The Berlin Wall: Limits and Legacies of Divisions
Fifty-seven years ago this week, the most tangible symbol of the Cold War started to emerge in the morning hours of August 13. As the East German government stretched barbed wire across Berlin—and later along the entire length of the border between East and West—what emerged was the most blatant demonstration of a government that most feared its own people. The division lasted another twenty-eight years until it and the government that built it were brought down by the very same people it had feared.
Today that border is marked by signs on highways, by dilapidated guard towers, by a red brick line through the heart of Berlin. In some areas, cement segments still stand to remind us of the national scar, while crosses marking where people died attempting to cross over remind of us the human cost.
Germany’s wall is a memory for some and history for others. The years that have passed since the fateful night in November 1989 make the experience of division less tangible, if still definitive. But the narratives of what division meant for Germans in east and west post-1989 have evolved based on what has been achieved—and what has not. In that effort to find meaning, the imprint of the past weaves together with the immediacy of the present.
But the narratives of what division meant for Germans in east and west post-1989 have evolved based on what has been achieved—and what has not.
In 2018, Germans are living in one of the richest countries in the world with a quality of life better than in any earlier era. It can boast of low unemployment, formidable economic strength, and global export champion. The Federal Republic has created the most sustained stable democracy ever known in German history, even adding 17 million more Germans formerly part of the East German state as participants in that democracy.
It has earned respect for its efforts to deal with the legacies and responsibilities of the Third Reich. It has engaged in rebuilding not only Germany after the catastrophe of WWII, but also supported the building of a European Union. And the peaceful revolution that led to German unity was followed by major efforts to reconnect the two states and merge them back into a shared political community—an ongoing effort.
As the Federal Republic of Germany prepares to mark its 70th anniversary in 2019 with these accomplishments in mind, it must also confront the fact that Germans are plagued by anxieties about the future. The emergence of the far-right Alternative for Germany (AfD) is an expression of voters’ discontent. Understanding why so many citizens cast their votes for a party with virtually no programs or policy products to offer beyond fear and backlash is critical. It is the decline in trust in individuals and institutions as exemplified in the staggering loss of membership of mainstream political parties, in church affiliations, or in other civic affiliations. It is the fear of losing ground in a globalized work force, or the uncertainty about the future of society’s composition. It is the sense that there is no voice responding to these challenges with which one can associate. A sense of inequality combined with a threat to identity and a loss of confidence in leaders have mixed together to generate a desire among some to see an enemy or a conspiracy. And the response? A desire to build protective walls—psychologically if not literally—to hold back the forces of change and rewind history.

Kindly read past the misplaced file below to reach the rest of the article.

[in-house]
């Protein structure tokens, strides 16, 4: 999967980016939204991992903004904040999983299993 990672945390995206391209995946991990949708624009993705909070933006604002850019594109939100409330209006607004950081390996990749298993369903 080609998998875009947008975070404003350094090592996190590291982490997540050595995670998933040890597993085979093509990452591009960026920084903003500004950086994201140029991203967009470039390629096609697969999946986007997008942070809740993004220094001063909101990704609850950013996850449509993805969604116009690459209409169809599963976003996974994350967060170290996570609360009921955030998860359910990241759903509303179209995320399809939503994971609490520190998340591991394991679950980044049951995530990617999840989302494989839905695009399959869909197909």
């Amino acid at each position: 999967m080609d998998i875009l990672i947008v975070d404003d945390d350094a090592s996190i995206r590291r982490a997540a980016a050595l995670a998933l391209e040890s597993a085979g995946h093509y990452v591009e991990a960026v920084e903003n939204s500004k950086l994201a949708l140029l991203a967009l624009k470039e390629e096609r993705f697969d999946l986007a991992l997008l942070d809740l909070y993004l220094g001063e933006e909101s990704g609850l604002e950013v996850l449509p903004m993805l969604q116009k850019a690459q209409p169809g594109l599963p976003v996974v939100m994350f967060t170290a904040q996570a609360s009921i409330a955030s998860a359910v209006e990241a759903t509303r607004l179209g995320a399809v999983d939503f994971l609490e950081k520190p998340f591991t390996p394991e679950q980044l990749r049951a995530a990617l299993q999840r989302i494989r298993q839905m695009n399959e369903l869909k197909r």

And it is not just in Germany. The walls that came down in 1989 were at once real and virtual. The triumph over the real walls seemed immediate whereas the triumph over the virtual walls—the walls in the head—was less evident. Only a few years after 1989 the walls in the Balkans were rebuilt with murderous consequences. While some walls that had divided eastern and western Europe crumbled, others emerged: stark divisions over Brexit, economic tensions between northern and southern Europe, disagreements with Brussels over domestic policies and one of the cornerstones of the European Union, the freedom to move.
The triumph over the real walls seemed immediate whereas the triumph over the virtual walls—the walls in the head—was less evident.
Talk of building a wall was also rampant in the U.S. during the presidential race and after Trump’s inauguration. Fifty-seven years after the Berlin Wall was built, and twenty-nine years after it fell, we seem to be witnessing the desire to construct other walls, motivated by fear and anger and constructed just as much by vitriol as by barbed wire.
Walls in the head may be much harder to take down than physical walls. Germany is an illustration that both are possible to overcome. But it is also a reminder that they can reappear despite the lessons of history.